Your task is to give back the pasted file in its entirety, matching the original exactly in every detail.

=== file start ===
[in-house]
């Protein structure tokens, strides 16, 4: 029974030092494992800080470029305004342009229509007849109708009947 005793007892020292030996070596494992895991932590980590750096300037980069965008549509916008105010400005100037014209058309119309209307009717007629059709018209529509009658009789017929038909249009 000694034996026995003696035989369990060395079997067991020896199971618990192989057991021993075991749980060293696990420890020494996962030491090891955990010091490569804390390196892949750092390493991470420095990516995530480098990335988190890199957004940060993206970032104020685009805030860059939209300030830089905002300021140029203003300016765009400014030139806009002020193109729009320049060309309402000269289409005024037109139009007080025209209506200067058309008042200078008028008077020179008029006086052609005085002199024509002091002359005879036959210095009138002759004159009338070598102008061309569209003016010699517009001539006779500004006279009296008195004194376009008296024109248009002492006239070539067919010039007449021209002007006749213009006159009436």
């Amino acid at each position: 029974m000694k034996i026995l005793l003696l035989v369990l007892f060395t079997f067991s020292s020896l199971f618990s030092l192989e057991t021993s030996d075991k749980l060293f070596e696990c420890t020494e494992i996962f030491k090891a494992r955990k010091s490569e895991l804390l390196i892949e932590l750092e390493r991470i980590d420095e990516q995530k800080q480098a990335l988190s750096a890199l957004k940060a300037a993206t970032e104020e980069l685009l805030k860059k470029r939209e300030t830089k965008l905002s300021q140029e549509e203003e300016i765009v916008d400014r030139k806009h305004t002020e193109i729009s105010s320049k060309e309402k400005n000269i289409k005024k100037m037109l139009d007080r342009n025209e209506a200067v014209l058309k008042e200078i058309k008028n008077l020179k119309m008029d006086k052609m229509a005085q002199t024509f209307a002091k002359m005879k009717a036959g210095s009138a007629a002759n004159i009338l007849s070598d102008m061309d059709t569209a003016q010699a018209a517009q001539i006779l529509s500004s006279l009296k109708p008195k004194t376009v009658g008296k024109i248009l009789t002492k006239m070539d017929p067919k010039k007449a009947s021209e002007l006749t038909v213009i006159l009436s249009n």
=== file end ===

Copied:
[in-house]
């Protein structure tokens, strides 16, 4: 029974030092494992800080470029305004342009229509007849109708009947 005793007892020292030996070596494992895991932590980590750096300037980069965008549509916008105010400005100037014209058309119309209307009717007629059709018209529509009658009789017929038909249009 000694034996026995003696035989369990060395079997067991020896199971618990192989057991021993075991749980060293696990420890020494996962030491090891955990010091490569804390390196892949750092390493991470420095990516995530480098990335988190890199957004940060993206970032104020685009805030860059939209300030830089905002300021140029203003300016765009400014030139806009002020193109729009320049060309309402000269289409005024037109139009007080025209209506200067058309008042200078008028008077020179008029006086052609005085002199024509002091002359005879036959210095009138002759004159009338070598102008061309569209003016010699517009001539006779500004006279009296008195004194376009008296024109248009002492006239070539067919010039007449021209002007006749213009006159009436």
């Amino acid at each position: 029974m000694k034996i026995l005793l003696l035989v369990l007892f060395t079997f067991s020292s020896l199971f618990s030092l192989e057991t021993s030996d075991k749980l060293f070596e696990c420890t020494e494992i996962f030491k090891a494992r955990k010091s490569e895991l804390l390196i892949e932590l750092e390493r991470i980590d420095e990516q995530k800080q480098a990335l988190s750096a890199l957004k940060a300037a993206t970032e104020e980069l685009l805030k860059k470029r939209e300030t830089k965008l905002s300021q140029e549509e203003e300016i765009v916008d400014r030139k806009h305004t002020e193109i729009s105010s320049k060309e309402k400005n000269i289409k005024k100037m037109l139009d007080r342009n025209e209506a200067v014209l058309k008042e200078i058309k008028n008077l020179k119309m008029d006086k052609m229509a005085q002199t024509f209307a002091k002359m005879k009717a036959g210095s009138a007629a002759n004159i009338l007849s070598d102008m061309d059709t569209a003016q010699a018209a517009q001539i006779l529509s500004s006279l009296k109708p008195k004194t376009v009658g008296k024109i248009l009789t002492k006239m070539d017929p067919k010039k007449a009947s021209e002007l006749t038909v213009i006159l009436s249009n």